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EMF OP 53: U.S. Carbon Emissions, Technological Process, and Economic Growth Since 1870

Occasional Paper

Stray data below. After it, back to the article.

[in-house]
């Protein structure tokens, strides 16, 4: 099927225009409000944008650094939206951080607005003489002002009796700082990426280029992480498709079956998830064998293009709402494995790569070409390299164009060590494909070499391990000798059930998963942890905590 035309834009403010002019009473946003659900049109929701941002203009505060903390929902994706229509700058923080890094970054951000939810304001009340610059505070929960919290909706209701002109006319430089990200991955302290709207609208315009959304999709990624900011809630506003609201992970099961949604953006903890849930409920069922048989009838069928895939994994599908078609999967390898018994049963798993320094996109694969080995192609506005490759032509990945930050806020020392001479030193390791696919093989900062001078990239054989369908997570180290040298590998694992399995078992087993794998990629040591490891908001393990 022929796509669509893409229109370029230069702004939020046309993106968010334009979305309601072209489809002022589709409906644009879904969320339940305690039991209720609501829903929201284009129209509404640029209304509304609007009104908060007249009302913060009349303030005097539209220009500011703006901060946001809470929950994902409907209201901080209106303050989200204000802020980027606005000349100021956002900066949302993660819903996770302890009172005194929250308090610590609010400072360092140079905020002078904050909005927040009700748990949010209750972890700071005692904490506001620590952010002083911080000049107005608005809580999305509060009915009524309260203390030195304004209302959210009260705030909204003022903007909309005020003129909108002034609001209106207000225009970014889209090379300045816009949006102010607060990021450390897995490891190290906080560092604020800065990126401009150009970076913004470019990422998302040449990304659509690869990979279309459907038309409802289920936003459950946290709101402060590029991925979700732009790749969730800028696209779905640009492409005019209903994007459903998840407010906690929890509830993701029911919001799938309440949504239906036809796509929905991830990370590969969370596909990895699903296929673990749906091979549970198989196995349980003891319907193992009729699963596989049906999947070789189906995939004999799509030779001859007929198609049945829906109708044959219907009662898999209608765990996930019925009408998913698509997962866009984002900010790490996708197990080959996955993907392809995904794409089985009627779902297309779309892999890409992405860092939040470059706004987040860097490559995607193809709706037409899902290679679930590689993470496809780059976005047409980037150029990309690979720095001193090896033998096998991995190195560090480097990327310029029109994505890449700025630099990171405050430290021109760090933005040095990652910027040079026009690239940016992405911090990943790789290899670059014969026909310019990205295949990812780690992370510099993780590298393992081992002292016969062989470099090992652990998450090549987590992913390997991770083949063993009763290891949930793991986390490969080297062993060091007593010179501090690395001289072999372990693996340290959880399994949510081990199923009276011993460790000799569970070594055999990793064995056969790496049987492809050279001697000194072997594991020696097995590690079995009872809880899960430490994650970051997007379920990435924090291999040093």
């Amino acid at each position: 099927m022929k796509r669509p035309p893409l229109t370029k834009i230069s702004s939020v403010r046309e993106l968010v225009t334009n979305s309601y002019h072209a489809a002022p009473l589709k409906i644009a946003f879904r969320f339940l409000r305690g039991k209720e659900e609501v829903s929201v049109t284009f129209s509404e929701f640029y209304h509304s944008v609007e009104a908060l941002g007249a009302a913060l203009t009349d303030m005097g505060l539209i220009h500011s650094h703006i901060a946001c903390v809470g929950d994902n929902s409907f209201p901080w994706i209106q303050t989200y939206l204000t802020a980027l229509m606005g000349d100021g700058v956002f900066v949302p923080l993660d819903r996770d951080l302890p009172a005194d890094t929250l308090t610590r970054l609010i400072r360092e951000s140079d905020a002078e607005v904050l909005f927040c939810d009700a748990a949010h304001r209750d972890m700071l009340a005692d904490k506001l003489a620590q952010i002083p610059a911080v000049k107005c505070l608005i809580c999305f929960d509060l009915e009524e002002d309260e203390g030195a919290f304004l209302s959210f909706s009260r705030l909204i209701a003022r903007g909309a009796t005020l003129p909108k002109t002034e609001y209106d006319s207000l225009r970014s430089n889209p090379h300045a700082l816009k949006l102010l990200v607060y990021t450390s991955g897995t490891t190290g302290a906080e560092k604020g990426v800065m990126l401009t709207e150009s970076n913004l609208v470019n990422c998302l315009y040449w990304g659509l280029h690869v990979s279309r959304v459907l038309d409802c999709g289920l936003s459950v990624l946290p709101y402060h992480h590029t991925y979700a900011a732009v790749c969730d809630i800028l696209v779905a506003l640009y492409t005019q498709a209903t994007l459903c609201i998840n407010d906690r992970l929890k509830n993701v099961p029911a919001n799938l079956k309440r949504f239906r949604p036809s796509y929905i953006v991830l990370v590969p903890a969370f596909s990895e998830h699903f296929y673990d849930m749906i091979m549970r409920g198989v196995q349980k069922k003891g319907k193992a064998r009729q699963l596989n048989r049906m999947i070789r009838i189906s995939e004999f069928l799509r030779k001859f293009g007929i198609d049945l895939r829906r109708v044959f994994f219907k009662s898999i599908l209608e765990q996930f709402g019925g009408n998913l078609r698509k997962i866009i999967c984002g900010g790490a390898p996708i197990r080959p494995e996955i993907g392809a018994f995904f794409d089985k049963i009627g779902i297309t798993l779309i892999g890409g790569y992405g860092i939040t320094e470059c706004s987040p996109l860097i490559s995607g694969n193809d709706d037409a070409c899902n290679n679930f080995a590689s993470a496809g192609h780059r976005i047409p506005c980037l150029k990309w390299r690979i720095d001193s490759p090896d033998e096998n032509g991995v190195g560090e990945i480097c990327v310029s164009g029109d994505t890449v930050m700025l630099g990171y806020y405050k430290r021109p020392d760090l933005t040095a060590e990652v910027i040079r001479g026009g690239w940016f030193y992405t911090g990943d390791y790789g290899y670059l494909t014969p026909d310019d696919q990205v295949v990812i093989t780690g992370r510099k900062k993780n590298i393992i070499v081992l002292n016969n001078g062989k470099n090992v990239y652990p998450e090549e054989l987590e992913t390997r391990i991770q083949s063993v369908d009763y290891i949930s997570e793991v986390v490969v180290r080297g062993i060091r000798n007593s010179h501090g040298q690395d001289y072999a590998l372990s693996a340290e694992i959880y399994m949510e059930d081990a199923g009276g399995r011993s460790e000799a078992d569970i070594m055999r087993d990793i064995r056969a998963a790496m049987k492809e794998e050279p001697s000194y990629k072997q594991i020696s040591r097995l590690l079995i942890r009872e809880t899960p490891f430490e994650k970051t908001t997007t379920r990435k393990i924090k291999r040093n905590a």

The long-term U.S. experienceemphasizes the importance of controlling for electrification and othermajor technology transformations when evaluating the growth of carbonemissions at different stages of development. Prior to World War I,carbon emissions grew faster than economic growth by 2.3% per year. Aselectricity use expanded and steam engines became much larger, carbonemissions began to grow slower than economic growth by 1.6% per year.Adjusting for this technological shift, an expanding economy continuesto increase carbon emissions by about 9% for each 10% faster growth.There is little evidence for a decline in this elasticity as the incomelevel rises. These results suggest that the United States today willneed to find additional policies to curb carbon emissions if it wishesto prevent any further increase in its per capita emissions and its percapita economy grows by more than 1.8 percent per year.

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